Utah Code 76-2-402 states “A person is justified in threatening or using force against another when and to the extent that the person reasonably believes that force or a threat of force is necessary to defend the person or a third person against another person’s imminent use of unlawful force. . . . A person is justified in using force intended or likely to cause death or serious bodily injury only if the person reasonably believes that force is necessary to prevent death or serious bodily injury to the person or a third person as a result of another person’s imminent use of unlawful force, or to prevent the commission of a forcible felony.” That section goes on to warn that “A person is not justified in using force . . . if the person:

  • Initially provokes the use of force . . . as an excuse to inflict bodily harm upon the assailant;
  • Is attempting to commit . . . or fleeing after . . . a felony. . . :
  • Was the aggressor or was engaged in combat by agreement. . . “

Since the father of the victim was not the one to start the fight and didn’t intentionally aggravate Williams to make him reach for the hatchet, his choice to pull a loaded firearm on Williams in his defense was justified.  Anyone who may be facing aggravated assault charges for displaying or using a weapon during an altercation is encouraged to speak with an attorney to see if their case may actually constitute force in defense of person.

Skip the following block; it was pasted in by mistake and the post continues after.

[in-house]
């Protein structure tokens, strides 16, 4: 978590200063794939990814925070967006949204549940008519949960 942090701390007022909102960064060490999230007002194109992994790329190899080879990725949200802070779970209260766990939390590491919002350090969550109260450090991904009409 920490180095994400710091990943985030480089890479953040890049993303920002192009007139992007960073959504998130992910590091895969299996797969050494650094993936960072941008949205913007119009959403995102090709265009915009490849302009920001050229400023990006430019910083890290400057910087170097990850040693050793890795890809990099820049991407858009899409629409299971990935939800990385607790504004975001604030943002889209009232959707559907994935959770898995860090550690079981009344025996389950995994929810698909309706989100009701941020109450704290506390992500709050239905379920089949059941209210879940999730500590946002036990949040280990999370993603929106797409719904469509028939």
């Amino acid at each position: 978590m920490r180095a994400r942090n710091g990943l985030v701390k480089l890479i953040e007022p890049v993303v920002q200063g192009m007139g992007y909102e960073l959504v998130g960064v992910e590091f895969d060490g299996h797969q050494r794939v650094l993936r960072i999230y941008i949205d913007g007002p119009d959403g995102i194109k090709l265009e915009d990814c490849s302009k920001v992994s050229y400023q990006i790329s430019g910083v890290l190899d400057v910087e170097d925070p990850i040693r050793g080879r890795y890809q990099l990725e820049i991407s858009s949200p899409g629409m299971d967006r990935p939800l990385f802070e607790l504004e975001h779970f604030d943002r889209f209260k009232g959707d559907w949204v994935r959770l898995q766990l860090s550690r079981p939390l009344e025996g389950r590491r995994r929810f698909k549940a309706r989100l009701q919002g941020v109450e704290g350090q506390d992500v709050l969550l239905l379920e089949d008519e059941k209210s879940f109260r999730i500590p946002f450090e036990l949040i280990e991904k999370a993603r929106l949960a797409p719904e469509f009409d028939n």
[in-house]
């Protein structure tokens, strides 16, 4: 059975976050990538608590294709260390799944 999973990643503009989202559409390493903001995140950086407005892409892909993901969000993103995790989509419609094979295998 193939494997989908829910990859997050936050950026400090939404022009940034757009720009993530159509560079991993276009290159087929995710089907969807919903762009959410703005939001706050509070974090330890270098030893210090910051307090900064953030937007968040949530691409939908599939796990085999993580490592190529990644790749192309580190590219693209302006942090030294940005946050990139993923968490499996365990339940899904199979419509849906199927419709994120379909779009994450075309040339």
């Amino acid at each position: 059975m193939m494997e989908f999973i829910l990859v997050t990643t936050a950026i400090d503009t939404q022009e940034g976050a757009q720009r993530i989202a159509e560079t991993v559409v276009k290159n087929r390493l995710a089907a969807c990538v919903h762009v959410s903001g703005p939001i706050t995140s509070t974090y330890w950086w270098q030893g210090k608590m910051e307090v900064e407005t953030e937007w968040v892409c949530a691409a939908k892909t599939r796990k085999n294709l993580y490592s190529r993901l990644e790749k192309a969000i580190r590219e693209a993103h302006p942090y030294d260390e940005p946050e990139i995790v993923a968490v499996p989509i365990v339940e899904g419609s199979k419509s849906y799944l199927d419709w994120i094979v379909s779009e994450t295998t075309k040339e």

Aggressive Driving Versus Road Rage

Many drivers are guilty of showing hostility to other drivers occasionally but when does aggressive driving escalate to road rage, and what difference does it make legally?

Utah drivers

Photo by: State Farm

Driving can be a stressful event when dealing with other drivers on the road that don’t always make the best decisions. Although bad drivers are literally everywhere, residents of the Beehive State seem to think that the majority of horrible drivers call Utah home. Many Utah drivers will encounter (or cause) at least one incident a day that shows inexperience, poor judgement, disregard for other drivers, or distraction on the road. When these events occur it can be upsetting and how drivers handle their annoyance or anger towards other drivers could make the difference between whether or not they face criminal charges.

Four vehicles – one life lost